Better retirement pensions
If working for the federal government, employees can join the Federal Employees Retirement System (FERS). The program offers a basic benefit plan, social security, and the Thrift Savings Plan to help people prepare for retirement. These benefits are often more robust than those offered in the private sector.
Preparation for governing
Operating as a member of the armed forces calls on individuals to develop skills in delegation, clear communication, leadership, and working with others. It also requires them to maximize resources and find ways of making things happen despite the odds. These skills pair perfectly with roles focused on legislation and governing.
Ability to keep giving back
Joining the military represents a selfless act of putting the greater good above individual interests. For some veterans, this passion continues long after they are out of uniform. Public service jobs help them continue fulfilling their desires as a civilian.
Steps for a Military-to-Public Service Transition
If you want to transition from the military to public service but aren’t sure where to begin, we offer steps below on how to match your skills to existing roles. We also highlight ideas on how to get the education and training required to learn new skills.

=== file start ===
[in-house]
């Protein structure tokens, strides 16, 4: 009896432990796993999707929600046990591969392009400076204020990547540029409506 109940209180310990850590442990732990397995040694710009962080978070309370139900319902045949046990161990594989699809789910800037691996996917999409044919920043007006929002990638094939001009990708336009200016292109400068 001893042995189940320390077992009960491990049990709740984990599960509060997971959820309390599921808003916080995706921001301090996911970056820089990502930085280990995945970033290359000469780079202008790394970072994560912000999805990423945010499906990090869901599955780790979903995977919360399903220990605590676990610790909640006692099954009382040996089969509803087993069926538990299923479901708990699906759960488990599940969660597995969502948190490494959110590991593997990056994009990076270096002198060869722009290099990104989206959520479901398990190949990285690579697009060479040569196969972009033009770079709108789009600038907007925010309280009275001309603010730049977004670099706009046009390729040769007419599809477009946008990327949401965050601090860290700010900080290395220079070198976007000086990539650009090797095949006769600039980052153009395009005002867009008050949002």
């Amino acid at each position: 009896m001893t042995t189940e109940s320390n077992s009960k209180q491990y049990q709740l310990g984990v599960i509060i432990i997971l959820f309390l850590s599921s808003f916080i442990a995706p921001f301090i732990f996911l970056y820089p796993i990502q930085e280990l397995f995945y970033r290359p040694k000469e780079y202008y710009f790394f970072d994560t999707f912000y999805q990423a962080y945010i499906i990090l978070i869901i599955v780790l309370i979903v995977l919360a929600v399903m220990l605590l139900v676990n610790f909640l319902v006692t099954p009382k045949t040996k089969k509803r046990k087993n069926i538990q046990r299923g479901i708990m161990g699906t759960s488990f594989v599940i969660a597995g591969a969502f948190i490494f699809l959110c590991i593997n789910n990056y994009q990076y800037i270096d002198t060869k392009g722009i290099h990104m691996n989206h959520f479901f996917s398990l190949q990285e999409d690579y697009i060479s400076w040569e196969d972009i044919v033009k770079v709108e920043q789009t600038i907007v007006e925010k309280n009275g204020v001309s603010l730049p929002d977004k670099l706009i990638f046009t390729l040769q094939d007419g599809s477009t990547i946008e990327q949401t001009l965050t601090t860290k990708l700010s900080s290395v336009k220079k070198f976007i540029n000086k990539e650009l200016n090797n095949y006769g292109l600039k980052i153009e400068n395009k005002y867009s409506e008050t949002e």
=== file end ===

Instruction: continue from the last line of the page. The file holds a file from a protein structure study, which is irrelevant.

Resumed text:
Identify Your skills
Members of the armed forces moving back into civilian life often sell themselves short when talking about the skills they gained in the service and how those translate to the job market. The reality is that skills gained in the military can be leveraged successfully in many jobs, but sometimes it takes some strategizing to identify how these serve new professional opportunities. Some skills you probably gained in the military to keep in mind when applying for jobs include:
Skill Identifying Resources for Veterans
7 Military Skills Vets Can Use in Securing a Job: Vista College provides a list of additional skills to highlight when writing your first resume.
Military Skills Translator: You can use this tool to search specific military job titles and learn which skills match well to civilian job requirements.
Veteran and Military Transition Center: CareerOneStop offers this one-stop page to help veterans find info on financial support, training, and employment.
Identify Your Interests
In the military, you’re often told what to do rather than asked what you want to do. While this system works for the armed forces, it’s okay – and recommended – to assess your interests before entering the job market. This exercise can help align your interests and passions with a role that will benefit from your excitement about the work. A few tips for doing this include: